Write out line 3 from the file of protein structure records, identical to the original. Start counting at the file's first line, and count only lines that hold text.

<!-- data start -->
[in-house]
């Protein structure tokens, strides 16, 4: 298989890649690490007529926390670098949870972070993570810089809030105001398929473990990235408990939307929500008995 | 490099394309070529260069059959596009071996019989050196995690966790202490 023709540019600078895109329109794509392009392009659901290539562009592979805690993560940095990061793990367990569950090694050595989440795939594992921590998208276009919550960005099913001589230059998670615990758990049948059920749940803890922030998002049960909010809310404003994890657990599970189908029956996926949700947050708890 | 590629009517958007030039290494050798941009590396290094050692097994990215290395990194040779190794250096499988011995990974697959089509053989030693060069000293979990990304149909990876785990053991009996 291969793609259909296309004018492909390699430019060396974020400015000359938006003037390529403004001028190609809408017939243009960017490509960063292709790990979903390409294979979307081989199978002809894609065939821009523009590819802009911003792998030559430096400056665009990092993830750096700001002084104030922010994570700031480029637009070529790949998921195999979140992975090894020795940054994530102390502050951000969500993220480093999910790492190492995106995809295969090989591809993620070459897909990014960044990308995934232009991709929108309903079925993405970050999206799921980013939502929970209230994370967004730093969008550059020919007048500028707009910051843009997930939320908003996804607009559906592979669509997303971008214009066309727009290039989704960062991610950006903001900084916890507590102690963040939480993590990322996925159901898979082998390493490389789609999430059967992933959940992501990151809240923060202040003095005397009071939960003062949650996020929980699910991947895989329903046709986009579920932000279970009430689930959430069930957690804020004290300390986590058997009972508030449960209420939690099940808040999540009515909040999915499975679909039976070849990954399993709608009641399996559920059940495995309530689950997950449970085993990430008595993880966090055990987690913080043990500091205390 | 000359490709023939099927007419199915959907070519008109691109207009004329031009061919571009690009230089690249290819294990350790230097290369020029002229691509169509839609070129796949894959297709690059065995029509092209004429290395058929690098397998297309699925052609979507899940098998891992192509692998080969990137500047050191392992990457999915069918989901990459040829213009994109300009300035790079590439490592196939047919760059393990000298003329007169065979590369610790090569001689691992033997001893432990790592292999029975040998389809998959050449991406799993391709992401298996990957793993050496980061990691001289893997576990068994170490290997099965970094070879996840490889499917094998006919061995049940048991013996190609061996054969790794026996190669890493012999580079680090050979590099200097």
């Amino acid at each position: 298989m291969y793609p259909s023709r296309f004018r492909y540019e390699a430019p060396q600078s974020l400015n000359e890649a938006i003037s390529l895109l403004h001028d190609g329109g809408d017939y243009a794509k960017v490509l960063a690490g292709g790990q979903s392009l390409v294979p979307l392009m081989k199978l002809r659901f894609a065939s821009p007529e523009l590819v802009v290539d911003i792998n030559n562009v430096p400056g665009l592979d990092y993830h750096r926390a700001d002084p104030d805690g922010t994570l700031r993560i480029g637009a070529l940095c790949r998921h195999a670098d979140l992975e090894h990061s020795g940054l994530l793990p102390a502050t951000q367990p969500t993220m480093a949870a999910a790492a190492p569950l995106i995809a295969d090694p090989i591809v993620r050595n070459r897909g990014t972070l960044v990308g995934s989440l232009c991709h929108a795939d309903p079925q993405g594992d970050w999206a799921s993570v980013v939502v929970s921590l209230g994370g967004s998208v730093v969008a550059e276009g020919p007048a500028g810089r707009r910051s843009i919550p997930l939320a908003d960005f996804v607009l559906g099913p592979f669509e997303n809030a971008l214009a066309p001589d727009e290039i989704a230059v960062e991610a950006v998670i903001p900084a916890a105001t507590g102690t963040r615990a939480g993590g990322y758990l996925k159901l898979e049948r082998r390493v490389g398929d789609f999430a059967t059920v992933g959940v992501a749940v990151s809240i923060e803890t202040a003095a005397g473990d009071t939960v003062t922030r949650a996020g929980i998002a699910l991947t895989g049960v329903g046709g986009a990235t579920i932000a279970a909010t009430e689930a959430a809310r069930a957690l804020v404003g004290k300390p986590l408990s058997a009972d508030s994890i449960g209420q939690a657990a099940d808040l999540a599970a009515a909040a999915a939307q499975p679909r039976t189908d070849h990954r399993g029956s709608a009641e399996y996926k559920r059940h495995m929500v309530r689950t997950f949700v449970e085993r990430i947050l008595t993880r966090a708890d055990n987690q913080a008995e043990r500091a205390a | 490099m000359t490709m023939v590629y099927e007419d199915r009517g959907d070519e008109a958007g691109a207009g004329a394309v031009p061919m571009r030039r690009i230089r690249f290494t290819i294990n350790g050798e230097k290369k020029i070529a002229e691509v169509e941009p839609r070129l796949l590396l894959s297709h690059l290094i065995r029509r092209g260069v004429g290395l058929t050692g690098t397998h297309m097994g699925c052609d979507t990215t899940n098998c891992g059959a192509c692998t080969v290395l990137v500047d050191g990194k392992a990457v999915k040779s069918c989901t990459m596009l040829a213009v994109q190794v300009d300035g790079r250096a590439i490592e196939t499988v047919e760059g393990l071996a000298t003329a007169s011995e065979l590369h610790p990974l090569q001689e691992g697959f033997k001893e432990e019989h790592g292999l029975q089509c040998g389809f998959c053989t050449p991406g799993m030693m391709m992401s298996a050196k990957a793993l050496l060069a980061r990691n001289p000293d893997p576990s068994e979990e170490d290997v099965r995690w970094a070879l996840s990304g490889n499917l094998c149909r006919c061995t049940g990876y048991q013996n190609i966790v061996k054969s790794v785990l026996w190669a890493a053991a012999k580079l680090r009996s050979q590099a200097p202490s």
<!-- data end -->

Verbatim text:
């Amino acid at each position: 298989m291969y793609p259909s023709r296309f004018r492909y540019e390699a430019p060396q600078s974020l400015n000359e890649a938006i003037s390529l895109l403004h001028d190609g329109g809408d017939y243009a794509k960017v490509l960063a690490g292709g790990q979903s392009l390409v294979p979307l392009m081989k199978l002809r659901f894609a065939s821009p007529e523009l590819v802009v290539d911003i792998n030559n562009v430096p400056g665009l592979d990092y993830h750096r926390a700001d002084p104030d805690g922010t994570l700031r993560i480029g637009a070529l940095c790949r998921h195999a670098d979140l992975e090894h990061s020795g940054l994530l793990p102390a502050t951000q367990p969500t993220m480093a949870a999910a790492a190492p569950l995106i995809a295969d090694p090989i591809v993620r050595n070459r897909g990014t972070l960044v990308g995934s989440l232009c991709h929108a795939d309903p079925q993405g594992d970050w999206a799921s993570v980013v939502v929970s921590l209230g994370g967004s998208v730093v969008a550059e276009g020919p007048a500028g810089r707009r910051s843009i919550p997930l939320a908003d960005f996804v607009l559906g099913p592979f669509e997303n809030a971008l214009a066309p001589d727009e290039i989704a230059v960062e991610a950006v998670i903001p900084a916890a105001t507590g102690t963040r615990a939480g993590g990322y758990l996925k159901l898979e049948r082998r390493v490389g398929d789609f999430a059967t059920v992933g959940v992501a749940v990151s809240i923060e803890t202040a003095a005397g473990d009071t939960v003062t922030r949650a996020g929980i998002a699910l991947t895989g049960v329903g046709g986009a990235t579920i932000a279970a909010t009430e689930a959430a809310r069930a957690l804020v404003g004290k300390p986590l408990s058997a009972d508030s994890i449960g209420q939690a657990a099940d808040l999540a599970a009515a909040a999915a939307q499975p679909r039976t189908d070849h990954r399993g029956s709608a009641e399996y996926k559920r059940h495995m929500v309530r689950t997950f949700v449970e085993r990430i947050l008595t993880r966090a708890d055990n987690q913080a008995e043990r500091a205390a | 490099m000359t490709m023939v590629y099927e007419d199915r009517g959907d070519e008109a958007g691109a207009g004329a394309v031009p061919m571009r030039r690009i230089r690249f290494t290819i294990n350790g050798e230097k290369k020029i070529a002229e691509v169509e941009p839609r070129l796949l590396l894959s297709h690059l290094i065995r029509r092209g260069v004429g290395l058929t050692g690098t397998h297309m097994g699925c052609d979507t990215t899940n098998c891992g059959a192509c692998t080969v290395l990137v500047d050191g990194k392992a990457v999915k040779s069918c989901t990459m596009l040829a213009v994109q190794v300009d300035g790079r250096a590439i490592e196939t499988v047919e760059g393990l071996a000298t003329a007169s011995e065979l590369h610790p990974l090569q001689e691992g697959f033997k001893e432990e019989h790592g292999l029975q089509c040998g389809f998959c053989t050449p991406g799993m030693m391709m992401s298996a050196k990957a793993l050496l060069a980061r990691n001289p000293d893997p576990s068994e979990e170490d290997v099965r995690w970094a070879l996840s990304g490889n499917l094998c149909r006919c061995t049940g990876y048991q013996n190609i966790v061996k054969s790794v785990l026996w190669a890493a053991a012999k580079l680090r009996s050979q590099a200097p202490s």